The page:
Friedrich Nietzsche said that a gift confers no rights. But he was wrong about this. In fact, gifts are exchanges that imply reciprocity, binding together giver and receiver in numerous ways.
Gift giving is an outward expression of a relationship and as with any relationship, it can either be enhancing or diminishing. The way in which the transaction is carried out is as important as the content of the gift itself.
Humans are cooperative by nature. We rely upon other people for our survival. One way that evolution has conspired to promote mutual interdependence is by building into our psyches a sense of gratitude and reciprocity. At its most fundamental level this is expressed in the attitude of ‘you scratch my back and I scratch yours.’ We take turns in coming to each other’s aid. I am willing to give you something, even sacrifice for you because I expect that when I need you, you will be there for me.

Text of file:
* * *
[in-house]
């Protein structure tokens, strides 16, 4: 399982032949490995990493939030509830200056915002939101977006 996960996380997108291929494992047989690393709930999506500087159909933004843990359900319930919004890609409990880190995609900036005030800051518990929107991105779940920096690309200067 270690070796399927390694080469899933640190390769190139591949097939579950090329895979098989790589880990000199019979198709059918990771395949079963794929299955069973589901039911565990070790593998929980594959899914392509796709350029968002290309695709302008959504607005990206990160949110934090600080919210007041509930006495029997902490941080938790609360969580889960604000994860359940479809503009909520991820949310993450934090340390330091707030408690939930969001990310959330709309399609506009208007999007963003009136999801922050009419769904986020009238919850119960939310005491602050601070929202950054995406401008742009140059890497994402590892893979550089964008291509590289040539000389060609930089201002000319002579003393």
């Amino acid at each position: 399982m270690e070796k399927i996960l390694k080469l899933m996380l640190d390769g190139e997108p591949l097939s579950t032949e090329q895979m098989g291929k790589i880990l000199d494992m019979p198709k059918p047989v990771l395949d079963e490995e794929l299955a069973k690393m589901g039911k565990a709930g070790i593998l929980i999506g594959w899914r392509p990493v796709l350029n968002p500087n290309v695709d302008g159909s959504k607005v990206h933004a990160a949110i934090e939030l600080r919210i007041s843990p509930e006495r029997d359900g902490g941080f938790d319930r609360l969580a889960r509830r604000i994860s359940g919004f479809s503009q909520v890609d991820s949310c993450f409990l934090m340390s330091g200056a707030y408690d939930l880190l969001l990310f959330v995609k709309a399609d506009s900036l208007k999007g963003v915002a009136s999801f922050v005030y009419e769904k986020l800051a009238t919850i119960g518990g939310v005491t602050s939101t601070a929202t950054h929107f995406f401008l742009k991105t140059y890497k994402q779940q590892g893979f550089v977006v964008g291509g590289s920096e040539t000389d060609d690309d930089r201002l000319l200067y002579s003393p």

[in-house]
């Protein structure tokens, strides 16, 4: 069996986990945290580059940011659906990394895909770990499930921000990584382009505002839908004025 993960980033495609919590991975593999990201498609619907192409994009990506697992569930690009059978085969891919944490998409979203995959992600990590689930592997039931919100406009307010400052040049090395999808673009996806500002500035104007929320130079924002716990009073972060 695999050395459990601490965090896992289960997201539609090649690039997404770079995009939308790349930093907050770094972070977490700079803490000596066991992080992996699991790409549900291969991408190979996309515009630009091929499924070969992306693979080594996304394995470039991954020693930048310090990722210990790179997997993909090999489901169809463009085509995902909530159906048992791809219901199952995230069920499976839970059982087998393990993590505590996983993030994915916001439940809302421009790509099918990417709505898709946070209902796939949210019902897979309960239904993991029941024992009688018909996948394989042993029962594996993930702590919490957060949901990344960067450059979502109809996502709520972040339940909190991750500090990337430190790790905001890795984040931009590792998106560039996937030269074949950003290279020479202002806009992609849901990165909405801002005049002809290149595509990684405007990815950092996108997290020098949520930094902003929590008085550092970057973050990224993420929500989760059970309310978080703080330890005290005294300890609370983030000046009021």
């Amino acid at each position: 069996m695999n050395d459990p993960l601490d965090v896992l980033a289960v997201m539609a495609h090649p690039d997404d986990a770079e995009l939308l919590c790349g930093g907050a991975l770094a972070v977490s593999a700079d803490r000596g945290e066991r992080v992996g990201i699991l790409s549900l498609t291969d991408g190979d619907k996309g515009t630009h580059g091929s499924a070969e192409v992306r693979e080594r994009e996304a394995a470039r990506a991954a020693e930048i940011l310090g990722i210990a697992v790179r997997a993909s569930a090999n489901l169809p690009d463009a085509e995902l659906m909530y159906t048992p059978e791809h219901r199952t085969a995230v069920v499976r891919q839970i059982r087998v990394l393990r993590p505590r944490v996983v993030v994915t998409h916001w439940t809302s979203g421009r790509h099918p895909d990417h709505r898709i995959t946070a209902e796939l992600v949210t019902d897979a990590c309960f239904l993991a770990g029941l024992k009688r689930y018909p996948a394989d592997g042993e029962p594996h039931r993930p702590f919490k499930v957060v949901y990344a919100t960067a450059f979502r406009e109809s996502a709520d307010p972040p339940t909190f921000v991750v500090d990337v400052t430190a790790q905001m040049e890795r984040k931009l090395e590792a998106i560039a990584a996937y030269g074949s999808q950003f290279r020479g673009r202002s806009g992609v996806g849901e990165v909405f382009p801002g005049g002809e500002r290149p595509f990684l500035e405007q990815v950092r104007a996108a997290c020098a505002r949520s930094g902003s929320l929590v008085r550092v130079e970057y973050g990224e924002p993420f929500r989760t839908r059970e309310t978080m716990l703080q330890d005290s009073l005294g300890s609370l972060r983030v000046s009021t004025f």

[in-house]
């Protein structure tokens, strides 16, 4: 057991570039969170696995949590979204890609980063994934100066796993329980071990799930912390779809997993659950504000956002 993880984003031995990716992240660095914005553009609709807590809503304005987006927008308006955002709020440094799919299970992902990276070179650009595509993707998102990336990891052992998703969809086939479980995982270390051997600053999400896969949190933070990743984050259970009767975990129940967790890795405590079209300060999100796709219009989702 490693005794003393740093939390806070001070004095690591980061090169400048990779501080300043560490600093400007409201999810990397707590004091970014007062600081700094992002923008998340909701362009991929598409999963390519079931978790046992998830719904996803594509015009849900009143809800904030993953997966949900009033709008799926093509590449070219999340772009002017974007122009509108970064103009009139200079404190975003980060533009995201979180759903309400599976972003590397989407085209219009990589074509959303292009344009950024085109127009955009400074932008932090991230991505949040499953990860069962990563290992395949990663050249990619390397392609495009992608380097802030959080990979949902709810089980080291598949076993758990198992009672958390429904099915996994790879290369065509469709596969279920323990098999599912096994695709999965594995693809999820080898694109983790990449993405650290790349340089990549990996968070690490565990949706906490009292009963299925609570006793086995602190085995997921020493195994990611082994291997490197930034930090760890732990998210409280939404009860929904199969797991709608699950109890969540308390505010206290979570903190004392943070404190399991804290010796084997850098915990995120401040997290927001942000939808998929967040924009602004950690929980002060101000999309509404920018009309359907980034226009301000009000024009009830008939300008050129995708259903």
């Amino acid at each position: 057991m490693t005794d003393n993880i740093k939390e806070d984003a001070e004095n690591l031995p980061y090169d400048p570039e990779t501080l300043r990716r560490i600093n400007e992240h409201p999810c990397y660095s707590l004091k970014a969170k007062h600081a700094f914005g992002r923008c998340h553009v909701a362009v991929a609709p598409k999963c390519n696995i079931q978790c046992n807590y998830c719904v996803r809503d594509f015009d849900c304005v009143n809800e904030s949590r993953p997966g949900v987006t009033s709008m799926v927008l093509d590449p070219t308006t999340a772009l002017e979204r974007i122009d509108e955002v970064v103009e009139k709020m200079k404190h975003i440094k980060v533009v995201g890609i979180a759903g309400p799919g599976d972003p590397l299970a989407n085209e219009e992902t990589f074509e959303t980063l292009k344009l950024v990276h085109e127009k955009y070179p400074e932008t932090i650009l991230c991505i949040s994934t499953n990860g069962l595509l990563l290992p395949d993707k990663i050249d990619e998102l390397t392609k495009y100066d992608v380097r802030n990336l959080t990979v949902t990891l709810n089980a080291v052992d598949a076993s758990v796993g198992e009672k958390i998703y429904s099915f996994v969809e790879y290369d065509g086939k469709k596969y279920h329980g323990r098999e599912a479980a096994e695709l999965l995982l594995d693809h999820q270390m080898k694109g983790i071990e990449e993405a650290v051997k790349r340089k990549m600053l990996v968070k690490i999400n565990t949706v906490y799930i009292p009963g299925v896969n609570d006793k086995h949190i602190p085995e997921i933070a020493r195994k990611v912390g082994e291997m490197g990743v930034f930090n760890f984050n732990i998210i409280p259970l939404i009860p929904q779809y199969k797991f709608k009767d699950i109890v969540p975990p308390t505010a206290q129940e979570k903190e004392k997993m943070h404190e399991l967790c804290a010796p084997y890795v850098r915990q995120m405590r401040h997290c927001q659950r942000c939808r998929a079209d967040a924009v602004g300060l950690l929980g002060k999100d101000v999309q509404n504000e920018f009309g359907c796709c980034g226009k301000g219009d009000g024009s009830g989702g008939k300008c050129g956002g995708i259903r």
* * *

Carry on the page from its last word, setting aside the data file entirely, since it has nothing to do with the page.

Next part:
Motivations for the gift giving are complex. We give because we are generous or want to be thought of that way; we give because it makes us feel good to see others happy; we give because we care about someone’s welfare or about the welfare of the community as a whole; we give because of social pressure. Giving is a social act that ties us together for our mutual benefit.